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Points North: A Legacy Only A Developer Can Love

MN Shoreland.jpg
MN Shoreland.jpg

FinalCut_PN_20100820.mp38.75 MB

Governor Pawlenty's recent veto of state shoreland zoning rule revisions hardly came as a surprise. As if reading a page torn from a 1980s Wise Use Movement playbook, the governor rationalized his veto by saying "one size fits all" state standards usurp local control and private property rights. DNR commissioner Mark Holsten, ever the dutiful minion, said his agency will trudge back to the drawing board.

While we can speculate about the governor's motives for his veto, one fact stands out. This supposedly overreaching revision of zoning rules was developed by his administration with Holsten's guidance and was years in the making. The process included plenty of public input, local pilot programs and close involvement from an array of special interests, also known as "stakeholders." If the end product was so bad it deserved a veto, than Pawlenty and Holsten have none other than themselves to blame.

The rest of us can shake our heads at what appears to be a supreme waste of time, taxpayers' money and effort. Existing shoreland rules are outdated and poorly enforced. Revisions are needed, though some influential special interests beg to differ. After putting off the revisions for the length of his term, the Governor's veto effectively extends his delaying tactic into the future. It's a legacy only a developer can love.

This do-nothing legacy contrasts with the actions of former Gov. Arne Carlson, who in the twilight of his second term launched an initiative to focus conservation efforts on what is arguably Minnesota's most precious natural resource—our 10,000 lakes. Unfortunately, neither his successor, Jesse Ventura, nor the Legislature sustained his vision. Since then, state agencies, counties, lake associations and others have toiled in the trenches of conservation, but political efforts on behalf of lakes have been piecemeal at best.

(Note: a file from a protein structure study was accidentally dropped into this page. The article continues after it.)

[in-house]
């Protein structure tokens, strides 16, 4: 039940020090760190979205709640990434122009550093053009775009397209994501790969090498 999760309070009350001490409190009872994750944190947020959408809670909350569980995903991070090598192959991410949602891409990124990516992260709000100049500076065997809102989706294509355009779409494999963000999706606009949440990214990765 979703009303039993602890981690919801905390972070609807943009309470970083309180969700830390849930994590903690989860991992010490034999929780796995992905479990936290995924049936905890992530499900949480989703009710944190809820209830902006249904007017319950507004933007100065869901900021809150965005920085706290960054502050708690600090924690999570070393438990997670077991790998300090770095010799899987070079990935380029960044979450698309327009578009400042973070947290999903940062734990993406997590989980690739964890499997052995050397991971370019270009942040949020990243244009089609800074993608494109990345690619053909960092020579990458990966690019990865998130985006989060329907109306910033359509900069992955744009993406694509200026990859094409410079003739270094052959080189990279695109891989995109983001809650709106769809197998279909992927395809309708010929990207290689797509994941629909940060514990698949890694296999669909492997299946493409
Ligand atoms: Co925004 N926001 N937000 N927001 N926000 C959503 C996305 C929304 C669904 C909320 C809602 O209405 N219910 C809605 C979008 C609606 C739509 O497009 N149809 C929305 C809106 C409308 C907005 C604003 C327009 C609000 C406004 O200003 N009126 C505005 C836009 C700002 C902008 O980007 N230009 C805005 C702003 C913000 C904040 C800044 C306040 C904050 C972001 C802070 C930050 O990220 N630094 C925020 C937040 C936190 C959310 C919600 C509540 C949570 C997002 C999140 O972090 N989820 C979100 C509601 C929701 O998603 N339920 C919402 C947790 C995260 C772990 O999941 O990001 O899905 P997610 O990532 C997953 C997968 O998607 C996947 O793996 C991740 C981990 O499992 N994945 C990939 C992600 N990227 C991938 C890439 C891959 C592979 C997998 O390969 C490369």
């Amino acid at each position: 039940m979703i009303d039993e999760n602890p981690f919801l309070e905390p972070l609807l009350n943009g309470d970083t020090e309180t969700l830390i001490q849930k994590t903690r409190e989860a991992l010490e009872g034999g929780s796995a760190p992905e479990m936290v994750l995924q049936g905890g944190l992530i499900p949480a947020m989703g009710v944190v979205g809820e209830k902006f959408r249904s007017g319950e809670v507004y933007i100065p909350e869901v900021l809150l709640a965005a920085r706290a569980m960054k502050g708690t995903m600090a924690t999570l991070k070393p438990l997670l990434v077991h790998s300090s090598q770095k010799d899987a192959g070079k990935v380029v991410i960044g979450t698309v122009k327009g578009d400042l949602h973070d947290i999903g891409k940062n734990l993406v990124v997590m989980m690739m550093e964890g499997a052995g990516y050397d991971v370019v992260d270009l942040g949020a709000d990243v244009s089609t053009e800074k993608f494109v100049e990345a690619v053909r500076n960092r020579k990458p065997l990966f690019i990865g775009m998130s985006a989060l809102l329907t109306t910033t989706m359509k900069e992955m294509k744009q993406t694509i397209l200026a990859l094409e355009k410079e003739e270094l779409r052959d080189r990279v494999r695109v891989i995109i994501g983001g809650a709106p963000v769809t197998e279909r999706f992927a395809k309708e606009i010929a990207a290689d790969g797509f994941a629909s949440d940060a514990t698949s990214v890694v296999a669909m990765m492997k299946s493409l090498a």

Without a political champion, it is unlikely we'll see much progress in revising shoreland rules or sustained efforts to protect and improve our lakes. Now is the perfect time for such a leader to emerge. Change is coming to the governor's mansion and long term conservation funding is available through the Legacy Amendment and the LCCMR. Long-term conservation plans are being developed, but no politician has stepped up to carry them forward.

As for shoreland revisions, we'll have to wait until Pawlenty passes the baton to see if the next administration will choose to pick up the pieces. While some property owners and developers resist any control over their use of lakeshore and adjacent public waters, shoreland revisions won't lead to plummeting property values or the demise of the cabin culture. What revisions may do, if coupled with fair and consistent enforcement, is give Minnesota's lakes a little more ecological breathing room.

What revisions won't do is turn back the clock. During the last 50 years, Minnesota's lakes suffered tremendous losses of habitat and water quality due to shoreline development. Better zoning rules can't restore lost bulrush beds, nesting cover or spawning grounds, but they will help protect what remains.

If we want to pass on a legacy of clean, natural lakes to future Minnesotans, we need to confront a couple of simple truths. The first is that our collective lakeside culture lacks an aesthetic and an appreciation for nature. In short, suburbia isn't pretty whether it surrounds a subdivision cul de sac or a sparkling lake. The second is that the more we manage the drainage of surface waters, the less control we have over water quality.

Drainage is where the rubber hits the road in Minnesota lake conservation. Water is whisked off the landscape of the state's developed and agricultural areas far more quickly than Nature intended. Drains and ditches bypass the landscape's natural filtration, sending nutrients and silt to the lakes, which act catch basins. Nutrient loading causes profound changes to lake ecosystems, including the loss of aquatic vegetation, algae blooms and the decline of desirable fish species. Ecologically compromised lakes are less desirable for people, too.

The bottom line is the quality of Minnesota lakes reflects the quality of care they receive from us. We'd need fewer zoning rules if everyone had a simple respect for the natural world. And when it comes to showing respect for the environment, we need leaders who are willing to lead by example.

Airdate: August 20, 2010